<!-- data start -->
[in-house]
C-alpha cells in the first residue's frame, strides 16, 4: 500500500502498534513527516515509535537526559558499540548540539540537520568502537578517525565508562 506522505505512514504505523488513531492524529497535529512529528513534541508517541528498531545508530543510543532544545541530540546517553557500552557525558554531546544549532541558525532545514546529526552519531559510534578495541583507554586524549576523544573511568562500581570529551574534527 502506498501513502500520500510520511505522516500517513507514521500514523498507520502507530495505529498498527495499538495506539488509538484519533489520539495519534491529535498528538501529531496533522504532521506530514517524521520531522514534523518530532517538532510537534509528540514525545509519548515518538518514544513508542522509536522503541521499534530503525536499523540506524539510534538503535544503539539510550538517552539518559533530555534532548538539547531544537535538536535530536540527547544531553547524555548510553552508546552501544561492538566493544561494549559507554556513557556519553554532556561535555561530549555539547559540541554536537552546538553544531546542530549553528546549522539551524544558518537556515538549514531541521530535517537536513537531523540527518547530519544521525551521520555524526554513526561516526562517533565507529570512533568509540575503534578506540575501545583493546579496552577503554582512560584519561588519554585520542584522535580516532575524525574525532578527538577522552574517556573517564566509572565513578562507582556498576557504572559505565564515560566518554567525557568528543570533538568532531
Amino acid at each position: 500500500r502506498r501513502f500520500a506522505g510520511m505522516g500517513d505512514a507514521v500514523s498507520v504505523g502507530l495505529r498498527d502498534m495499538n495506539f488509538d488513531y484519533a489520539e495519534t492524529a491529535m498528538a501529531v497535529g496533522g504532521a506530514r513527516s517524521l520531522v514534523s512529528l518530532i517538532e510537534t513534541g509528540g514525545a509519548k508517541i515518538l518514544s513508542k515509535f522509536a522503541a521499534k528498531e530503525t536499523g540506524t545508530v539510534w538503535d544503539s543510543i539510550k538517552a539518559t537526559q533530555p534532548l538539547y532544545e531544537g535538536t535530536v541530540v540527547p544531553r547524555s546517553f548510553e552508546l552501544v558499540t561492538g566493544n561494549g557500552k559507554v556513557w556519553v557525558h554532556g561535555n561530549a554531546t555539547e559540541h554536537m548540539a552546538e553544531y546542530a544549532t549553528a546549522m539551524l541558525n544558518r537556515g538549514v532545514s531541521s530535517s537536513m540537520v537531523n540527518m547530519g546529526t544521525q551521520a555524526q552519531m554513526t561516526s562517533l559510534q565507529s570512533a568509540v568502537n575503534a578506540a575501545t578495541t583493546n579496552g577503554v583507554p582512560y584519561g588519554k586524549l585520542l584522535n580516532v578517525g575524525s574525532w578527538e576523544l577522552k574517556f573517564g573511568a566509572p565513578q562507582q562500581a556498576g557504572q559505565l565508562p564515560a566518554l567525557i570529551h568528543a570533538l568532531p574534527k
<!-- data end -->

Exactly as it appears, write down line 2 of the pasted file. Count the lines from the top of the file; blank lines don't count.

C-alpha cells in the first residue's frame, strides 16, 4: 500500500502498534513527516515509535537526559558499540548540539540537520568502537578517525565508562 506522505505512514504505523488513531492524529497535529512529528513534541508517541528498531545508530543510543532544545541530540546517553557500552557525558554531546544549532541558525532545514546529526552519531559510534578495541583507554586524549576523544573511568562500581570529551574534527 502506498501513502500520500510520511505522516500517513507514521500514523498507520502507530495505529498498527495499538495506539488509538484519533489520539495519534491529535498528538501529531496533522504532521506530514517524521520531522514534523518530532517538532510537534509528540514525545509519548515518538518514544513508542522509536522503541521499534530503525536499523540506524539510534538503535544503539539510550538517552539518559533530555534532548538539547531544537535538536535530536540527547544531553547524555548510553552508546552501544561492538566493544561494549559507554556513557556519553554532556561535555561530549555539547559540541554536537552546538553544531546542530549553528546549522539551524544558518537556515538549514531541521530535517537536513537531523540527518547530519544521525551521520555524526554513526561516526562517533565507529570512533568509540575503534578506540575501545583493546579496552577503554582512560584519561588519554585520542584522535580516532575524525574525532578527538577522552574517556573517564566509572565513578562507582556498576557504572559505565564515560566518554567525557568528543570533538568532531